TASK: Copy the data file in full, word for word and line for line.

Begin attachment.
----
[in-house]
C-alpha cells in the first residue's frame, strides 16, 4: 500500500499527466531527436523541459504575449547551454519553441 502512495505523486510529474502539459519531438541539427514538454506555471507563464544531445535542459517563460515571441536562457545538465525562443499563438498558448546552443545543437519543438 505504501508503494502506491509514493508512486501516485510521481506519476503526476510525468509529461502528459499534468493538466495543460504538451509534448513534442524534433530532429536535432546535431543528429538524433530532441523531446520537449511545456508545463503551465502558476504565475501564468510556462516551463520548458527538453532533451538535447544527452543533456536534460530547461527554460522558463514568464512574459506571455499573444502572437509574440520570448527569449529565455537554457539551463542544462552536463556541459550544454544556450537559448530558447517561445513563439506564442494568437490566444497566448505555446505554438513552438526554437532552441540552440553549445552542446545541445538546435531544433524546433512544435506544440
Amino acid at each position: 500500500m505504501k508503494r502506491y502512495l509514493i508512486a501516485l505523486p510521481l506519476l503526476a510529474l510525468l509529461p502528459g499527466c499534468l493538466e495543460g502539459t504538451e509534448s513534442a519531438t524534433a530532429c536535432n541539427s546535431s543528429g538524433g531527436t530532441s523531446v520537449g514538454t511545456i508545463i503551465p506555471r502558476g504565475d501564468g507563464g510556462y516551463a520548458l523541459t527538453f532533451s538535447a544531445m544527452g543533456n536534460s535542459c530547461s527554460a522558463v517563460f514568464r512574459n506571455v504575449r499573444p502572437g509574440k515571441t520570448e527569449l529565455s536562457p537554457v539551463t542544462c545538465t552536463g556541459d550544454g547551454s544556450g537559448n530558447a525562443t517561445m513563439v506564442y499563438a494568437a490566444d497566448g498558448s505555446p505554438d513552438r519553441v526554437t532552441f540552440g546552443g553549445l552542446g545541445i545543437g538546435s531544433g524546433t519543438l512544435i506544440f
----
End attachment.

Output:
[in-house]
C-alpha cells in the first residue's frame, strides 16, 4: 500500500499527466531527436523541459504575449547551454519553441 502512495505523486510529474502539459519531438541539427514538454506555471507563464544531445535542459517563460515571441536562457545538465525562443499563438498558448546552443545543437519543438 505504501508503494502506491509514493508512486501516485510521481506519476503526476510525468509529461502528459499534468493538466495543460504538451509534448513534442524534433530532429536535432546535431543528429538524433530532441523531446520537449511545456508545463503551465502558476504565475501564468510556462516551463520548458527538453532533451538535447544527452543533456536534460530547461527554460522558463514568464512574459506571455499573444502572437509574440520570448527569449529565455537554457539551463542544462552536463556541459550544454544556450537559448530558447517561445513563439506564442494568437490566444497566448505555446505554438513552438526554437532552441540552440553549445552542446545541445538546435531544433524546433512544435506544440
Amino acid at each position: 500500500m505504501k508503494r502506491y502512495l509514493i508512486a501516485l505523486p510521481l506519476l503526476a510529474l510525468l509529461p502528459g499527466c499534468l493538466e495543460g502539459t504538451e509534448s513534442a519531438t524534433a530532429c536535432n541539427s546535431s543528429g538524433g531527436t530532441s523531446v520537449g514538454t511545456i508545463i503551465p506555471r502558476g504565475d501564468g507563464g510556462y516551463a520548458l523541459t527538453f532533451s538535447a544531445m544527452g543533456n536534460s535542459c530547461s527554460a522558463v517563460f514568464r512574459n506571455v504575449r499573444p502572437g509574440k515571441t520570448e527569449l529565455s536562457p537554457v539551463t542544462c545538465t552536463g556541459d550544454g547551454s544556450g537559448n530558447a525562443t517561445m513563439v506564442y499563438a494568437a490566444d497566448g498558448s505555446p505554438d513552438r519553441v526554437t532552441f540552440g546552443g553549445l552542446g545541445i545543437g538546435s531544433g524546433t519543438l512544435i506544440f